Economics at your fingertips  

Forecasting High Bay Water Levels that Result in Flooding and Highway Closure

John L Largier, Sophie Munger, Fraser Shilling and Robin Roettger

Institute of Transportation Studies, Working Paper Series from Institute of Transportation Studies, UC Davis

Abstract: Like most coastal states in the U.S., California’s shoreline communities and ecosystems have been exposed to flooding related to sea level rise and storms, which jeopardize their persistence and well-being. Shoreline transportation is especially vulnerable in certain places to flooding and failure, and because it is part of a continuously used network with little redundancy, it transfers its vulnerability to regional transportation networks. Forward-projected inundation/flooding risk is typically modeled at coarse spatial and temporal scales, which are useful at regional and decadal scales, but less useful for coastal managers and flood responders. This project improved assessment of both overall probability and short-term forecasts of water level for specific locations in San Francisco Bay that are vulnerable to flooding associated with sea level rise. The authors have developed probability assessment and forecasts through developing data-based, site-specific, model-independent approaches, which can be compared with and help to improve regional models of coastal flooding (e.g., CoSMoS). Water level data were collected across fine-scale arrays at fluvial-bay junctures in Sonoma and Marin Counties. The primary analysis is based on deconstructing water level records into multiple quasi-independent signals, which can be better predicted and recombined to produce probability of extreme events and to produce short-term forecasts during a flooding event based on predicted weather, wind, rain, and tide. In addition, real-time water level data are now available to first responders at critical locations in Novato Creek and Petaluma River when there is potential for flooding, as well as during a flood event. This is a pilot project that could be replicated at many other vulnerable locations around San Francisco Bay and elsewhere. View the NCST Project Webpage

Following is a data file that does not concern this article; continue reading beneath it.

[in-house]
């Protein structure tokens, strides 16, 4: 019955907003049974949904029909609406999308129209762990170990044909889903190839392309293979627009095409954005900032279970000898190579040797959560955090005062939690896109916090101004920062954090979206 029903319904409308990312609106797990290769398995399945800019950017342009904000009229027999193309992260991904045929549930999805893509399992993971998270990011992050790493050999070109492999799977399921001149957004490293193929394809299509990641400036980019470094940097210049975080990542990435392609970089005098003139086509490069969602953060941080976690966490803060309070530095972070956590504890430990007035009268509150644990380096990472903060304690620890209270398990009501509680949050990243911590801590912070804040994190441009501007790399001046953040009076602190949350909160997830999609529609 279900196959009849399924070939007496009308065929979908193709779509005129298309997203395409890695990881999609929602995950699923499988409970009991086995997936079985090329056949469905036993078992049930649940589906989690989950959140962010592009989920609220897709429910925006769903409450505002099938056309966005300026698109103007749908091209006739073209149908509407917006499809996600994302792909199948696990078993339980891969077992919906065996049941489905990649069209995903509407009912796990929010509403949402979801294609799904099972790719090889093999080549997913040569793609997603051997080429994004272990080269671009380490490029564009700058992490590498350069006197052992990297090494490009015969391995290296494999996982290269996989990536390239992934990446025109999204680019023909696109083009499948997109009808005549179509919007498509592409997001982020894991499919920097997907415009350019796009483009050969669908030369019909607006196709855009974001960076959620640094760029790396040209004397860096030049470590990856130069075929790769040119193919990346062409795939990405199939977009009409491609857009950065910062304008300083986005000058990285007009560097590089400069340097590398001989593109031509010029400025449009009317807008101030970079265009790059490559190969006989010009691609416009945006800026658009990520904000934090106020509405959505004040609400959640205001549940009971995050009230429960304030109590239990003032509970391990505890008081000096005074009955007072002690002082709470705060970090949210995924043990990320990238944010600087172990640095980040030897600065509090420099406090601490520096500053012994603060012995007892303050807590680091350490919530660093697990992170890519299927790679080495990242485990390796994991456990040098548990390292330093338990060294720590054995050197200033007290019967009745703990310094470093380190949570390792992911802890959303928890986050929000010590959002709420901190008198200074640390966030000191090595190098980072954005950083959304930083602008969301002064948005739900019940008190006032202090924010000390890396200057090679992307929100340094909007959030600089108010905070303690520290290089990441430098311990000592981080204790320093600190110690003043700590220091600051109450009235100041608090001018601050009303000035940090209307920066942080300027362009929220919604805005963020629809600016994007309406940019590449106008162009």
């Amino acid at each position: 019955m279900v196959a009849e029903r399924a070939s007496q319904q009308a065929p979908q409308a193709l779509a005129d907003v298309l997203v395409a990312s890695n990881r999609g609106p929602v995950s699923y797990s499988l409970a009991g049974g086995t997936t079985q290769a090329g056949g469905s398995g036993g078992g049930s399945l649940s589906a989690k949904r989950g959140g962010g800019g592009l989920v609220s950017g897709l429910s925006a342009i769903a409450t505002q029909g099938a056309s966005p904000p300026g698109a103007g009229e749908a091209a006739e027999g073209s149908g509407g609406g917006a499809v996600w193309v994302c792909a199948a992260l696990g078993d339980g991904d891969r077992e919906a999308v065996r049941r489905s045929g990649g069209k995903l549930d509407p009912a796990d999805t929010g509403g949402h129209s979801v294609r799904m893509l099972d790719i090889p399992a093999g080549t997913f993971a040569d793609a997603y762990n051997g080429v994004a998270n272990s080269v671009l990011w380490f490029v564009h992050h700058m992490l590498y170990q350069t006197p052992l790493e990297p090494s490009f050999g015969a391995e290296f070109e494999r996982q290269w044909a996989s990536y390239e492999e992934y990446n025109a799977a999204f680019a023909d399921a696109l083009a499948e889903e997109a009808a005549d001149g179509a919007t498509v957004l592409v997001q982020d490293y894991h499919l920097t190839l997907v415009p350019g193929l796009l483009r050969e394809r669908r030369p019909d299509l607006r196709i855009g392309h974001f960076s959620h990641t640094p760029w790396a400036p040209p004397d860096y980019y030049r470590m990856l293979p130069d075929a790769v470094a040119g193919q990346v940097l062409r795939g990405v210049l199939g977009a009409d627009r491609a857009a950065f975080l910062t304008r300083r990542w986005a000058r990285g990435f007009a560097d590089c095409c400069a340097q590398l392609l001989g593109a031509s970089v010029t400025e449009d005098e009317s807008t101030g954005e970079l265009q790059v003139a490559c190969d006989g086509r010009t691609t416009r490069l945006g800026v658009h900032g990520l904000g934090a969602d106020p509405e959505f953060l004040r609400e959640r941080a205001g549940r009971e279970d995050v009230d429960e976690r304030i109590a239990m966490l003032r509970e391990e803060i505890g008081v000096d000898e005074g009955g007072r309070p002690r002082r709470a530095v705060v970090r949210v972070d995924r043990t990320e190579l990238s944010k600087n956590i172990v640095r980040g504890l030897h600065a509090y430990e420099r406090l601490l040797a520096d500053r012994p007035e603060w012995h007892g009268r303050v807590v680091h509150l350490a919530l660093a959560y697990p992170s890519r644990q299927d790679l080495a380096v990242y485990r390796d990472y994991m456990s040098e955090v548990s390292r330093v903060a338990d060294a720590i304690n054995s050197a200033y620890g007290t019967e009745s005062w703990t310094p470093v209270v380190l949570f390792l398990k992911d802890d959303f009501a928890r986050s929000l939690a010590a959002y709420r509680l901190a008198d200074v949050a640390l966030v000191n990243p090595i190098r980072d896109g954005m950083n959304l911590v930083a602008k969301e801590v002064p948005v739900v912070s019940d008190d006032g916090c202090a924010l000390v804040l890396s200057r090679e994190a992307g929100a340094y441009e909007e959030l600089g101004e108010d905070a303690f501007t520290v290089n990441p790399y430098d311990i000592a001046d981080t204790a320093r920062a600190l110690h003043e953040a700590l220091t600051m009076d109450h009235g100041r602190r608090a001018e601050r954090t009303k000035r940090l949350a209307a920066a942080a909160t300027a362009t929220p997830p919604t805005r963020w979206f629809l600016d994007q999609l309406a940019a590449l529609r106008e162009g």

Keywords: Engineering; Physical Sciences and Mathematics; Coasts; Floods; Forecasting; Sea level; Tides (search for similar items in EconPapers)
Date: 2023-03-01
New Economics Papers: this item is included in nep-env, nep-for and nep-ure
References: View complete reference list from CitEc
Citations: Track citations by RSS feed

Downloads: (external link);origin=repeccitec (application/pdf)

Related works:
This item may be available elsewhere in EconPapers: Search for items with the same title.

Export reference: BibTeX RIS (EndNote, ProCite, RefMan) HTML/Text

Persistent link:

Access Statistics for this paper

More papers in Institute of Transportation Studies, Working Paper Series from Institute of Transportation Studies, UC Davis Contact information at EDIRC.
Bibliographic data for series maintained by Lisa Schiff ().

Page updated 2023-05-08
Handle: RePEc:cdl:itsdav:qt4ts3d98k